Cathal Póirtéir with his latest choice of reading as Gaeilge
A History of Ireland in 100 Words
Sharon Arbuthnot, Máire Ní Mhaonaigh and Gregory Toner | Royal Irish Academy | €19.99 hb |288pp | 9781911479185
review by Cathal Póirtéir
This is a book for word lovers, particularly those with an affinity for the Irish language and its literature. Three scholars have combined their learning to give readers short, accessible and fascinating accounts of 100 words drawn from Irish-language literature, the most extensive vernacular literature in early medieval Europe. The introduction of the Latin alphabet to Ireland, with the advent of Christianity in the fifth century, saw manuscripts being written by monks in Latin and in Irish, and this grew to include detailed law and medical texts, religious writings, annals of important historical events, and a huge body of tales and poems about kings, warriors and women, ancient heroes and historic battles, love stories and tragedies, encounters with magical places and mythical beasts.
The introduction to this attractively presented book explains what that treasure trove of learning contains: ‘Through this enormous literary outpouring, these church men and scholars give us an insight into the beliefs, habits and daily lives of the Irish—how they ate, drank, dressed, loved and lied’. The editors use that resource as a way to explore the history of Gaelic Ireland, taking individual words, placing them in their literary and linguistic context, examining what they meant when they were first written down and how some of them survived into modern Irish with meanings that may have developed over the course of a thousand years or so.
The Irish language remained the main language in Ireland well into the nineteenth century, and all through that period scribes were at work recording traditional learning and literature. The development of the written Irish language over a millennium and a half means that a speaker of the modern language needs expert guidance to make sense of older writings and the editors and their expertise are at hand here to help us understand and enjoy that rich cultural legacy.
The impressive scholarship is delivered with a very light touch and a sense of humour, while still managing to deliver information that enlightens and entertains. The tantalisingly short contributions, two short pages to each word, leave you wanting more, and that is part of the motivation for this project. Readers are encouraged to go on to consult the magnificent Royal Irish Academy’s Dictionary of the Irish Language, now available online at www.dil.ie.
This book is a themed cultural dictionary you can dip into for two minutes or twenty, depending on your ability to drag yourself away from it. The different chapter headings give a good idea of what you can expect: ‘Writing and Literature’; ‘Technology and Science’; ‘Food and Feasting’; ‘The Body’; ‘Other Worlds’; ‘War and Politics’; ‘A Sense of Place’; ‘Coming and Going’; ‘Health and Happiness’; ‘Trade and Status’; ‘Entertainment and Sport’; and ‘The Last Word’. It is full of fascinating explanations of words, unexpected cultural and linguistic associations and endless delights. As well as the wonders of the words themselves, the book is a constant reminder of the tales and literary texts from which they are drawn. There is a guide to further reading, which includes many English-language translations of original tales, as well as a lengthy list of the manuscript, primary and secondary sources cited—a handy resource in itself.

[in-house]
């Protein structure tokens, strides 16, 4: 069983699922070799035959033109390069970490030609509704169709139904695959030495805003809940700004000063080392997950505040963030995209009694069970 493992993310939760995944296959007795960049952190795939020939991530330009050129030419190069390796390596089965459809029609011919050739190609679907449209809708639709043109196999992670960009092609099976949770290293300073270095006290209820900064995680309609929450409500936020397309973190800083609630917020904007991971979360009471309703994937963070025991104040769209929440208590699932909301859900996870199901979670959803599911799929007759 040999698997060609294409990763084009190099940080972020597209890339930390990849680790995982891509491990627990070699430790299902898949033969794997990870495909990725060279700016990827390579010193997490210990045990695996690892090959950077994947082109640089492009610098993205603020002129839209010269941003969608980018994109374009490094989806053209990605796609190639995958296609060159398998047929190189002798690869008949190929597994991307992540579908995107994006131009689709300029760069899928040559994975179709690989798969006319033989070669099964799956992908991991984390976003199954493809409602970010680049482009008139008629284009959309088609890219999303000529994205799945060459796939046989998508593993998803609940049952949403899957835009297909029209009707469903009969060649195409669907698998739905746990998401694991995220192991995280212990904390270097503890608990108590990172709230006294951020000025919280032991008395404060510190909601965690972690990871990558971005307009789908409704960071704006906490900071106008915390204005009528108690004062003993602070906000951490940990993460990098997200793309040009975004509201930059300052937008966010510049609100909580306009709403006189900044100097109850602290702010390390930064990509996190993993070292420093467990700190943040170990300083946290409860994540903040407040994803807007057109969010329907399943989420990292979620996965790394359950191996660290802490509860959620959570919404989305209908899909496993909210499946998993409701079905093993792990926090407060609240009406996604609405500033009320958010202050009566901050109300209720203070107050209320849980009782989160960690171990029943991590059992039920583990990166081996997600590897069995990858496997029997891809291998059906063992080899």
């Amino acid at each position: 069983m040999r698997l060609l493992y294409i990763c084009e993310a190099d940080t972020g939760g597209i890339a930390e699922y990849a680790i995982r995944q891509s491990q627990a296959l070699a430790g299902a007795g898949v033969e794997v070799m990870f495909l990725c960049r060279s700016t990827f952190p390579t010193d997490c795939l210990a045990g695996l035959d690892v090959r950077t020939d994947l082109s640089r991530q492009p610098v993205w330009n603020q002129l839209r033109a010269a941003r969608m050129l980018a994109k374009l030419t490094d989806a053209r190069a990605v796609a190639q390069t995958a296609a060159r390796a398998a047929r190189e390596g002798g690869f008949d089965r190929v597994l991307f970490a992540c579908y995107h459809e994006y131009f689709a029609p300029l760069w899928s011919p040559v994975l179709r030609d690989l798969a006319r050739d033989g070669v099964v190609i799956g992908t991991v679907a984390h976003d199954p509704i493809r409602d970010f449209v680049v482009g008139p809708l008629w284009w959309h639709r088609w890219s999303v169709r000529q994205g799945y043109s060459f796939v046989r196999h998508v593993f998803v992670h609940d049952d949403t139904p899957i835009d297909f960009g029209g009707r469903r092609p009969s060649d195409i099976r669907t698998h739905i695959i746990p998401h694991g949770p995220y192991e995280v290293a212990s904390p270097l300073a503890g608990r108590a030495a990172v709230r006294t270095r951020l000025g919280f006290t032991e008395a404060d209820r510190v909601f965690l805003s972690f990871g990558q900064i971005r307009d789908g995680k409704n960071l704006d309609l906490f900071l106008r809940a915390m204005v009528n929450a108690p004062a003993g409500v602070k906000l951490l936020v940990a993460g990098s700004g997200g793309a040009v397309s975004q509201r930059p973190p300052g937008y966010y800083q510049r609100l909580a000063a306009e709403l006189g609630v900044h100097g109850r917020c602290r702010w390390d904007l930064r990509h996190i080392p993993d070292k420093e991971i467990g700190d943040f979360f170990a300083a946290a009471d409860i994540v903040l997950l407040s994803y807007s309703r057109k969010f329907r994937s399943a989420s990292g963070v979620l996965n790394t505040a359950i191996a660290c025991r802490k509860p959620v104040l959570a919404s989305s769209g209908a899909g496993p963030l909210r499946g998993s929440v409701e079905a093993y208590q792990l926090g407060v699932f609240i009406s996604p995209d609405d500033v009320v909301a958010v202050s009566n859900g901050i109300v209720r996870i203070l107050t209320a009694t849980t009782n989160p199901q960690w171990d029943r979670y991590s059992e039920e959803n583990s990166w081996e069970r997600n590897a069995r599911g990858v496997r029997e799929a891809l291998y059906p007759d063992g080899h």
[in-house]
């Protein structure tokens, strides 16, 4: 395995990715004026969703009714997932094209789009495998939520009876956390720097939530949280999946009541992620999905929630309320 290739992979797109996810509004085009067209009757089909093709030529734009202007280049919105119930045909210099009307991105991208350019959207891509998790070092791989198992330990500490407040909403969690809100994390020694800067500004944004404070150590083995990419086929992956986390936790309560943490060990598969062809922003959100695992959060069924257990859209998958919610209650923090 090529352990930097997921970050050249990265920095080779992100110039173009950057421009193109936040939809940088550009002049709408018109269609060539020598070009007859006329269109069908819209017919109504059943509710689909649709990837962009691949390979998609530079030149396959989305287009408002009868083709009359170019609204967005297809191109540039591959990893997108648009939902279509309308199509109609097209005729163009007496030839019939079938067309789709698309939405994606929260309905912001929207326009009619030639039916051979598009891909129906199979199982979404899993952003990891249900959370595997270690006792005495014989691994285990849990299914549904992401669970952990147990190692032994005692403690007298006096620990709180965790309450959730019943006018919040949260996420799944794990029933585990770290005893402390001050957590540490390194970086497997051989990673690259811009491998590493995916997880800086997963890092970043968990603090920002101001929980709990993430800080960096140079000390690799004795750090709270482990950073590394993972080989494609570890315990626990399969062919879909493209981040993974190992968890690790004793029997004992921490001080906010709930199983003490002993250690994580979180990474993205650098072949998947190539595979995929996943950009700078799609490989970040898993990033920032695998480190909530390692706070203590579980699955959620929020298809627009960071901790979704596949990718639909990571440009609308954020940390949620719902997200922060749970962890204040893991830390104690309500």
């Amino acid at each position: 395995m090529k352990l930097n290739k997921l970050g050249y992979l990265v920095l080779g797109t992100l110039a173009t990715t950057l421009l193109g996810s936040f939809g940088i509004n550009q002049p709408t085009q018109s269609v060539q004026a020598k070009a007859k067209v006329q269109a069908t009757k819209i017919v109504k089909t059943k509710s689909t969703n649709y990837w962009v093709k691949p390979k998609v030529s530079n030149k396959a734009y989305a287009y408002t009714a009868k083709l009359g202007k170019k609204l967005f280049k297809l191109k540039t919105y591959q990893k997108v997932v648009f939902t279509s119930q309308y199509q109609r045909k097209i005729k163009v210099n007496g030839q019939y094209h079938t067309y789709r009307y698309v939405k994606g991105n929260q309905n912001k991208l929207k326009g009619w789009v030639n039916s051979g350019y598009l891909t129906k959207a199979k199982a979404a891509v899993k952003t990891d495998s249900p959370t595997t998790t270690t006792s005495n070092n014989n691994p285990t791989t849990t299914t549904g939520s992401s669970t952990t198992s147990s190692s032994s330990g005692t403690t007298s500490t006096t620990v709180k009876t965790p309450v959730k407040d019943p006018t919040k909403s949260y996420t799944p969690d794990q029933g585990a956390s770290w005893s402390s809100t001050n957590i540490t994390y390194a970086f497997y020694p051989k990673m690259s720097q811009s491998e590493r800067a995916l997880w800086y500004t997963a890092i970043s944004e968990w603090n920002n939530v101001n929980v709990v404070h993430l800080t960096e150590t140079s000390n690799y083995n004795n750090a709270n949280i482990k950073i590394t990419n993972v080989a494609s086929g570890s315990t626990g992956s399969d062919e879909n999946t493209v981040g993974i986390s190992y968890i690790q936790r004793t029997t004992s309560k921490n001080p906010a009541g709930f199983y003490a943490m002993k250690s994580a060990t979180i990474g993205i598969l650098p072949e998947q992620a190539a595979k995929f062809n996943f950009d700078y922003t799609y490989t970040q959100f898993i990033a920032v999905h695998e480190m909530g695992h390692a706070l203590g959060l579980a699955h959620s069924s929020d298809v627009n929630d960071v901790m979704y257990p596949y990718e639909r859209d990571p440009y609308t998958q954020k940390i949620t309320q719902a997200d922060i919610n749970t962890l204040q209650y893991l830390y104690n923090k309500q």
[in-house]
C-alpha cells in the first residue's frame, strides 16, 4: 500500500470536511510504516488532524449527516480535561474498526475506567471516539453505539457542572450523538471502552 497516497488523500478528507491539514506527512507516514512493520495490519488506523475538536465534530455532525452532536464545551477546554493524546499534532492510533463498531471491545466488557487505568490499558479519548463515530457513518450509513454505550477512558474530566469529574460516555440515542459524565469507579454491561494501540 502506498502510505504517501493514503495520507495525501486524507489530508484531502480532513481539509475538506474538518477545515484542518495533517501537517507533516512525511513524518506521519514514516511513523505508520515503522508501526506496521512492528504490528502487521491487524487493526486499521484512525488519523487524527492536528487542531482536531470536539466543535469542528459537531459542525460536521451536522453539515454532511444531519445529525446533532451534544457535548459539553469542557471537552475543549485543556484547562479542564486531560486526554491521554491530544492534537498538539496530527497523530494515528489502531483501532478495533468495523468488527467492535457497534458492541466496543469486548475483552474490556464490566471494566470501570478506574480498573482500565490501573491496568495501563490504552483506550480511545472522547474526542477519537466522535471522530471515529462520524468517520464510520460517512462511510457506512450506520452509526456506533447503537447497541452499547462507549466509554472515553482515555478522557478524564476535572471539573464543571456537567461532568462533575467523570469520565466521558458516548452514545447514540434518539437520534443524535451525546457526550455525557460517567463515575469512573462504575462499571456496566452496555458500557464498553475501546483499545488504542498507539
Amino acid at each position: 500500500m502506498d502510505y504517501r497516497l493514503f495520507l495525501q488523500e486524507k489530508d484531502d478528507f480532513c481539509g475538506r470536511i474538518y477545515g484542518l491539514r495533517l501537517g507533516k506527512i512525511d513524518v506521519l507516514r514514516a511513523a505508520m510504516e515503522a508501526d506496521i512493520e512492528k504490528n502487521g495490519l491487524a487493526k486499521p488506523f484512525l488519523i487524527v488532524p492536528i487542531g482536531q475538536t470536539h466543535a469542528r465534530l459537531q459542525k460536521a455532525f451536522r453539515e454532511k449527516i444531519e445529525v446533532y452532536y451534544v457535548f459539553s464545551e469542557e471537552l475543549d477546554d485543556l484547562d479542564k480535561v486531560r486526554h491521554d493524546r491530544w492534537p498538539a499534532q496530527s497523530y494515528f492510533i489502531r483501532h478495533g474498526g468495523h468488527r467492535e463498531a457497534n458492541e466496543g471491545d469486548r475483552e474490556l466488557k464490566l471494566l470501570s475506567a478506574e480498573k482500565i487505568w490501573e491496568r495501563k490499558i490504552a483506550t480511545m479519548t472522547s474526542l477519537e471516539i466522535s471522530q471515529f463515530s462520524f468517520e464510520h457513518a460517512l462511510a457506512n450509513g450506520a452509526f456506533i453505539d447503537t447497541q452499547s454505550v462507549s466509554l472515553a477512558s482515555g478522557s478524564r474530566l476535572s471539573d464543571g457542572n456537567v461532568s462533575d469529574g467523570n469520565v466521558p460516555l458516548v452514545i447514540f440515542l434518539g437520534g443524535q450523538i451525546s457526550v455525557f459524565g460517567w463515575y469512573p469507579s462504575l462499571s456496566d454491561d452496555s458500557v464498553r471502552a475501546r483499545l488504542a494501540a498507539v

There is so much to enjoy in this book and you won’t go many pages without being pleasantly surprised by discovering something new. It had never occurred to me that isteach and istigh, going inside and being inside, derived from teach and tigh, words for ‘a house’, and I found that many of the explanations included were clear when explained, but often not before. I’m sure our learned Uachtarán is aware of the origin of his surname, but most of us will not have considered that the family of Ua hUiginn (Higgins) derives from vikingr, the Old Norse word for ‘Viking’ itself. In a discussion of the word fliuch (‘wet’), we discover that in Munster Irish ag cur foirc agus sceana (literally, ‘raining forks and knives’) is a rough equivalent of ‘raining cats and dogs’. We learn that the French, because of the Anglo-Norman presence here, were seen as being the source of the cearc fhrancach (‘turkey’), cnó francach (‘walnut’) and luch fhrancach (‘rat’), although the word in these cases seems to have the meaning of big rather than French; and in another entry we are told, somewhat surprisingly, that the magical leipreachán comes from the Luperci, a group associated with the Roman festival of Lupercalia. We meet other mythical creatures throughout the book, including the fairies and the banshee. Not surprisingly, Fionn and the Fianna and their exploits are often referred to in words associated with them. Other figures from less well-known tales appear in descriptions of incidents or behaviour that throw light on wild and wonderful beliefs, imaginings and cultural traditions.
The volume has a lovely feel of quality to it and the many illustrations by Joe McLaren complement the vivid and humorous explanations supplied by the editors. If you enjoy etymology, eclectic cultural history or the Irish language and its lore, literature and mythology, this is a book you’ll be delighting in for years to come.
Cathal Póirtéir is a writer and broadcaster who has published several books and CDs on Irish folklore, social history and literature in Irish.